Remotely installing a simple network load balance on Server 2012 core using PowerShell

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Remotely installing a simple network load balance on Server 2012 core using PowerShell

Like This Blog 1 Jason Helmick
Added by September 5, 2012

Recently in deploying a series of web servers I ran a across a situation where I needed a simple load balance between four servers effectively making a small web farm. In my case I wanted to perform the NLB installation and configuration using PowerShell so I could script it as part of an overall disaster recovery plan. The cmdlets for NLB have been available since the release of Server 2008 R2 I just hadn’t had a chance to try them out. Now was the time to put those cmdlets to the test.

The setup
(This content applies to Server 2008R2 and Server 2012)

My environment is very simple in this case, I have a management box running the new Windows 8 with the RSAT administration tools, but a Windows 7 box would work as well. You will need the RSAT tools for NLB so if you don’t have them jump out to Microsoft and download them.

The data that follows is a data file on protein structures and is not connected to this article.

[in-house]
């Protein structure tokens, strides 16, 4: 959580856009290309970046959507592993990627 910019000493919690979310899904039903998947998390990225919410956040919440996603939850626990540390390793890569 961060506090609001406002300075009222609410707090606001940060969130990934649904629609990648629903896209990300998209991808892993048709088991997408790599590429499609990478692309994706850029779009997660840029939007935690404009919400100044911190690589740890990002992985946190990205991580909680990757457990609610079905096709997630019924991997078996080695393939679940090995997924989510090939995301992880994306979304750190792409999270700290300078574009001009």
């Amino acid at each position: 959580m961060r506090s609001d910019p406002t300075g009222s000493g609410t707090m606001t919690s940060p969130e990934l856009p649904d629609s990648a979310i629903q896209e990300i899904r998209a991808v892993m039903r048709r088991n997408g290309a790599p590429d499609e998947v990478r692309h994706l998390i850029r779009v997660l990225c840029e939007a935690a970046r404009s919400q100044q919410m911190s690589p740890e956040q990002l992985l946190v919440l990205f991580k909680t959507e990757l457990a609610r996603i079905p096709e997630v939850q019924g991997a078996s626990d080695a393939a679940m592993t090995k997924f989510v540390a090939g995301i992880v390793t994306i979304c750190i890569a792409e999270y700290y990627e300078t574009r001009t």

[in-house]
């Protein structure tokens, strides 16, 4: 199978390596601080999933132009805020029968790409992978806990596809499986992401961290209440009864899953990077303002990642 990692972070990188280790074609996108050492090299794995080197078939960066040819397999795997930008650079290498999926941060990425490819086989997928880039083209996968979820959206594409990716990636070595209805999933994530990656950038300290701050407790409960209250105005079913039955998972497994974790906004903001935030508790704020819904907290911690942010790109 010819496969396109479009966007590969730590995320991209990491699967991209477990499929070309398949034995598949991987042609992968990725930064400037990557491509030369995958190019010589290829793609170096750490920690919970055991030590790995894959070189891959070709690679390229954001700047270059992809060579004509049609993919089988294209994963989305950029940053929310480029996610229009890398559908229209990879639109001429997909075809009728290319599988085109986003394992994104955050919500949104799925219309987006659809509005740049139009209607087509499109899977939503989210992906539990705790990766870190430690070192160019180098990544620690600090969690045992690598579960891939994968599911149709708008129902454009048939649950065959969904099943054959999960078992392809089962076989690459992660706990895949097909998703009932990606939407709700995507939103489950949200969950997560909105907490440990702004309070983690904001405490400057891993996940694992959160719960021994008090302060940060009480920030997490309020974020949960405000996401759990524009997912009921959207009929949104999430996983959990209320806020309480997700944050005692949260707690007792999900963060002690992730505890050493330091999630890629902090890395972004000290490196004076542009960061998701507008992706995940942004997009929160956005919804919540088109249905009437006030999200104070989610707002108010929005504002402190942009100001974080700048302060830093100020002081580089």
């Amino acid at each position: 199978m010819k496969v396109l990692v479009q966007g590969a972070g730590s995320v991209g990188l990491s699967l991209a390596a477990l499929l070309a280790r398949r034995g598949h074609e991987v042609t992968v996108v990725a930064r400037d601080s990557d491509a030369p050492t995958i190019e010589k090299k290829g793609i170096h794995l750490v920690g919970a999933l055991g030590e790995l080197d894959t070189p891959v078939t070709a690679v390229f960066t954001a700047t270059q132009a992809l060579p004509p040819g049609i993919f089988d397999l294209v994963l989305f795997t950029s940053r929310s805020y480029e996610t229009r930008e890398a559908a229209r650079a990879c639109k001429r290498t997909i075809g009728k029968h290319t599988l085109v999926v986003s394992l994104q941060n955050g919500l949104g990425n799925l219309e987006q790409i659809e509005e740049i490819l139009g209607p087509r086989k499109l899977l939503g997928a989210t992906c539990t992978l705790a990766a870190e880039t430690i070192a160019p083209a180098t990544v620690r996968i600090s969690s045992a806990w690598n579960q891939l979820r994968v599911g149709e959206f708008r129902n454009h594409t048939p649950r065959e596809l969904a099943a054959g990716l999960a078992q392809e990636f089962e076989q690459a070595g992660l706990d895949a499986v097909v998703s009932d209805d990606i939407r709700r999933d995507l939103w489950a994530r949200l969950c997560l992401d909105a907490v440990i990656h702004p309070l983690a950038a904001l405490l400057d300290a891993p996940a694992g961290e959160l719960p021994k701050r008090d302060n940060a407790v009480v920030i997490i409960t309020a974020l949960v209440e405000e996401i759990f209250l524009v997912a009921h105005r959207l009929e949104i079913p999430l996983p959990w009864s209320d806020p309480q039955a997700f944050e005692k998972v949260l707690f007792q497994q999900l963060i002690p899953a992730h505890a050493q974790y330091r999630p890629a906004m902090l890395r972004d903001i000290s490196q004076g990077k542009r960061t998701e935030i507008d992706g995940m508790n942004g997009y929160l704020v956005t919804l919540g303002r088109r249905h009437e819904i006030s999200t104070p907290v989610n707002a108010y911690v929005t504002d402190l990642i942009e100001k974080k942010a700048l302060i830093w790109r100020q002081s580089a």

I also have four Server 2012 core boxes already joined to the domain with IIS deployed. Before I provision the new websites I want to get the load balancing implemented and tested using the default website.

Implementing Microsoft NLB – remotely

The first step is to install the Network Load Balancing (NLB) feature on the servers. From the management station create a PowerShell remote session to the servers.

* Note, the above module import is not required on Server 2012

After NLB is installed (no need to reboot) use the NLB cmdlets on your management client to create the load balance and add the additional nodes. In my situation I’m going to create the load balance on web1 with a cluster IP address of and then add nodes web2, web3, and web4.

Add the new cluster IP address to your DNS and you’re good to go. I tested the load balance using the default website created during the IIS installation and failed some of the servers to make sure the load balance was performing correctly.

If you’re in need of a quick and simple load balancer, you have a free one built into windows server 2008R2 and 2012. Easy to install and configure using PowerShell.

Knowledge is PowerShell,

Jason Helmick

Jason is Director of PowerShell Technologies and an Instructor at Interface Technical Training in Phoenix, AZ.

Upcoming PowerShell classes taught by Jason:

Attend in person or Online with RemoteLive. Also available in Video Training.

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